KINGSTON, Ont. -- Almost half of Canadians and even more Americans say they find new laws aimed at protecting national security post 9/11 intrusive.
That's just one of the wide-ranging findings of a survey on the surveillance and privacy attitudes and experiences of 9,000 people in eight countries initiated by the Queen's University-based Surveillance Project. The multi-disciplinary group is studying the Globalization of Personal Data (GPD) and the surveillance associated with that flow – by governments, employers, and via technologies like personal computers, biometrics and global-positioning systems – on ordinary people.
"We are seeing a high level of concern in many parts of the world about the intrusiveness of these post 9/11 laws. Fifty-seven per cent of Americans and 47 per cent of Canadians said that these laws are intrusive," says Elia Zureik, lead researcher. He went on to say, "these findings resonate with the recent Ontario Supreme Court ruling about the unconstitutionality of parts of Bill C-36, the anti-terrorism legislation in Canada."
This is believed to be the first cross-cultural study of its kind that explores relationships between attitudes and experiences, and how much people trust corporations and governments to handle personal information, including the sharing of such information with third parties, the researcher says.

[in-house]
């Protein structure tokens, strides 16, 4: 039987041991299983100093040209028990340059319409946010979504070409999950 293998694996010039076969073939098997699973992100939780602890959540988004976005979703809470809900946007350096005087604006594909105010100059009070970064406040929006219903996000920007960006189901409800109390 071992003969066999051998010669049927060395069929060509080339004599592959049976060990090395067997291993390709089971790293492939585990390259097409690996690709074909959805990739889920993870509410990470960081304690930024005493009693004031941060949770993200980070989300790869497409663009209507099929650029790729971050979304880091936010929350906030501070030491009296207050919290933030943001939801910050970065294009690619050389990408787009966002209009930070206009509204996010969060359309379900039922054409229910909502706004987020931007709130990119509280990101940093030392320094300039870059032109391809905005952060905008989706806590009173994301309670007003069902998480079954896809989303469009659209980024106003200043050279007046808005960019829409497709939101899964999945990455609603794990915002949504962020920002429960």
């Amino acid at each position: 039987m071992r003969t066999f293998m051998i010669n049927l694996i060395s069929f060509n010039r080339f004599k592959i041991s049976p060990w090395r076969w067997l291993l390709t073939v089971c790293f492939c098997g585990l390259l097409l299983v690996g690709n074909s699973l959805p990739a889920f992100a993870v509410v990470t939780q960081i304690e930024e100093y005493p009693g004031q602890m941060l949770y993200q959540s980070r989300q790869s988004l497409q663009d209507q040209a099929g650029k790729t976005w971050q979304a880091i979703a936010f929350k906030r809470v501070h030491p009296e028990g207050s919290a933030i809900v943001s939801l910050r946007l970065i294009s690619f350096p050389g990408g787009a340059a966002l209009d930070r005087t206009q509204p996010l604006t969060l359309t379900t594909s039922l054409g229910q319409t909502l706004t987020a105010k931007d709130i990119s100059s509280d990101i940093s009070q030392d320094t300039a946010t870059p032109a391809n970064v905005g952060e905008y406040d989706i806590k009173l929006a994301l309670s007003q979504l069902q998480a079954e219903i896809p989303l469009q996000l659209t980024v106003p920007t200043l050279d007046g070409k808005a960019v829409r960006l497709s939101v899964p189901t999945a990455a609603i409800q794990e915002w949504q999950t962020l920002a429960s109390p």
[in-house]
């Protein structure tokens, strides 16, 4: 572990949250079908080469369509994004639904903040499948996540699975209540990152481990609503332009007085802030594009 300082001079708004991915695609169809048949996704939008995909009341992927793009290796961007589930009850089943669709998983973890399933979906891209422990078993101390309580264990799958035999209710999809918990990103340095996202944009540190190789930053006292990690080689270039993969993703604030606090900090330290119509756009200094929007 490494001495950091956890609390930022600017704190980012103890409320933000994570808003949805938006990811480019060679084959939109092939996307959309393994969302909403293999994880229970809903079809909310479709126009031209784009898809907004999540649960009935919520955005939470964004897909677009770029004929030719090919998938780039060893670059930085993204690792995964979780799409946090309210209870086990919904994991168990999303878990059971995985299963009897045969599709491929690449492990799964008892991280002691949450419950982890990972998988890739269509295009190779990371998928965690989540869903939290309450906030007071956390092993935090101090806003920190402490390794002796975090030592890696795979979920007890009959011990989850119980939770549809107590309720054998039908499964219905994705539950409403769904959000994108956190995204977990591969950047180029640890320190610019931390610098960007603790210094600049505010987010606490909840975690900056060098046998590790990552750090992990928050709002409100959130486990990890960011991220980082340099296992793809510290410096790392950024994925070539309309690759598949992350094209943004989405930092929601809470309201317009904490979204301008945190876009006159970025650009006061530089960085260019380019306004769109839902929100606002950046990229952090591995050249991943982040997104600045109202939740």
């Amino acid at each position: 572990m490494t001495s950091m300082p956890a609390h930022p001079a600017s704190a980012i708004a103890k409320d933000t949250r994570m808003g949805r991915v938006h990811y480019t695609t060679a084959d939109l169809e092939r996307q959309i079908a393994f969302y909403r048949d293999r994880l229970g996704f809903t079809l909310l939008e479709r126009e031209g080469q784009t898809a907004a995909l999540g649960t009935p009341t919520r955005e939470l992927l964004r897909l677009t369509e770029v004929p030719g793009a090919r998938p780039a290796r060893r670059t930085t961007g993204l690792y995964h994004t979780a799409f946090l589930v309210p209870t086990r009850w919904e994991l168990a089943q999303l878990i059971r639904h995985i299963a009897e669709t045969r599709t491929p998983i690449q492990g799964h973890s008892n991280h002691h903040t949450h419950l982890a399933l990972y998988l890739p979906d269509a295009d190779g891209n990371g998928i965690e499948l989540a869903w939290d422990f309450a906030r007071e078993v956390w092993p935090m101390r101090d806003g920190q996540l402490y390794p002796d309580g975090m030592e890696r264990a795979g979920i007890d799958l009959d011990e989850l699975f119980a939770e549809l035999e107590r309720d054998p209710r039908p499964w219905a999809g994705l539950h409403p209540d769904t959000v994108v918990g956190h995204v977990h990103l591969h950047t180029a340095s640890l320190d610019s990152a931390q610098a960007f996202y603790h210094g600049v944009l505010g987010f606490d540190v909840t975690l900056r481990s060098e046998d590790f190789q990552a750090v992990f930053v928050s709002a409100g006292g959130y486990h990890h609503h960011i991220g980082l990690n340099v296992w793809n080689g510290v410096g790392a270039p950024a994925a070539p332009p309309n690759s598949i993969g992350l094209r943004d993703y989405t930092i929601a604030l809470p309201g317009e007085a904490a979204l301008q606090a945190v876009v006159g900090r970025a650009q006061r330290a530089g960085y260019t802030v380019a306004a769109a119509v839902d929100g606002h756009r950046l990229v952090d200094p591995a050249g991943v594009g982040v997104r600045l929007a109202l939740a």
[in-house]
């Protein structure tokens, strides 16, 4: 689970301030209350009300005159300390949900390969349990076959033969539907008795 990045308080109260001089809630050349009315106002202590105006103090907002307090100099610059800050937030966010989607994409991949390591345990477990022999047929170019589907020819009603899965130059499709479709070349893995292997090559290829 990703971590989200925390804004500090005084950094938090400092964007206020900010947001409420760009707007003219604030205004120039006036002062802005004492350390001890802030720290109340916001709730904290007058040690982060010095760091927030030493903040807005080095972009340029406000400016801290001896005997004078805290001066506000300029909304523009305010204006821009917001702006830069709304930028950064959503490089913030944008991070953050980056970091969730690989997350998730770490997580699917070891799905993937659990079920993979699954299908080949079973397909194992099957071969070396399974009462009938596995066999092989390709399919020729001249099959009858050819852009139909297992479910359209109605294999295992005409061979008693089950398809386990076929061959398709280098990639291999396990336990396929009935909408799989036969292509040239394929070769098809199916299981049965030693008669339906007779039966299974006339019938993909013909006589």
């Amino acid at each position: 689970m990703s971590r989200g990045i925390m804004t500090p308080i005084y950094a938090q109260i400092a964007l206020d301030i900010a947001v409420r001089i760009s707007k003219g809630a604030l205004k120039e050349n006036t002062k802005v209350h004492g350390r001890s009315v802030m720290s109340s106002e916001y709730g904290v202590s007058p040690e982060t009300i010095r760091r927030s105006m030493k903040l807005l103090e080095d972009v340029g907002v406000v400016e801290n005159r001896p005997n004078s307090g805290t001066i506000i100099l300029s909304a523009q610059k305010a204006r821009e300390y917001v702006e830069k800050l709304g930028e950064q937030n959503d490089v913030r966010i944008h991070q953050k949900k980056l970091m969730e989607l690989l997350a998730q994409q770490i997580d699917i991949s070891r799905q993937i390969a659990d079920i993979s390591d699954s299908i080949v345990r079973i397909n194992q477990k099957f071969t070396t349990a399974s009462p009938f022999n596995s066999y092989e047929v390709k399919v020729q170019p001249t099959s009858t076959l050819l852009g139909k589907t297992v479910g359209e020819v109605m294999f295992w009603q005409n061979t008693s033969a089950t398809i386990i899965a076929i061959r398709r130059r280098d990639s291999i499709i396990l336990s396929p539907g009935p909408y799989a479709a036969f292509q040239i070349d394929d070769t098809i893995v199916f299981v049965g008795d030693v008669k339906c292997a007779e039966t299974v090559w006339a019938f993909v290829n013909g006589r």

Funded by the Social Sciences and Humanities Research Council of Canada, the survey included nearly 50 questions on participant's attitudes about issues like consumer surveillance, racial profiling at airports, national ID cards, media coverage of surveillance issues, workplace privacy, knowledge of privacy regulations, control over personal data and public trust in government.
The answers reveal a variety of cultural commonalities and differences culled from participants in Canada, the U.S., China, France, Spain, Hungary, Mexico and Brazil. Except for the survey in China, which was carried out by the Deputy Director of the Chinese Academy of the Social Sciences, the surveys were carried out by Ipsos Reid.
Across the globe a majority of respondents:
Culturally distinctive survey findings include:
"We have learned that there is an urgent need to educate the public about the complexities of the information age, to demand organizational and governmental accountability with regard to handling personal data, and to develop appropriate theory to explain and predict flows of personal data and to connect this with privacy ethics and government policy," Dr. Zureik says.
A team of international surveillance experts will meet at Queen's later this week to further study the data collected by survey.
For more information on the Surveillance Project, an executive summary of the GPD survey findings or pdf version of the survey's Ipsos Reid report, go to:
To learn more about Research at Queen's http://www.queensu.ca/research/
Lorinda Peterson, 613-533-3234, firstname.lastname@example.org.
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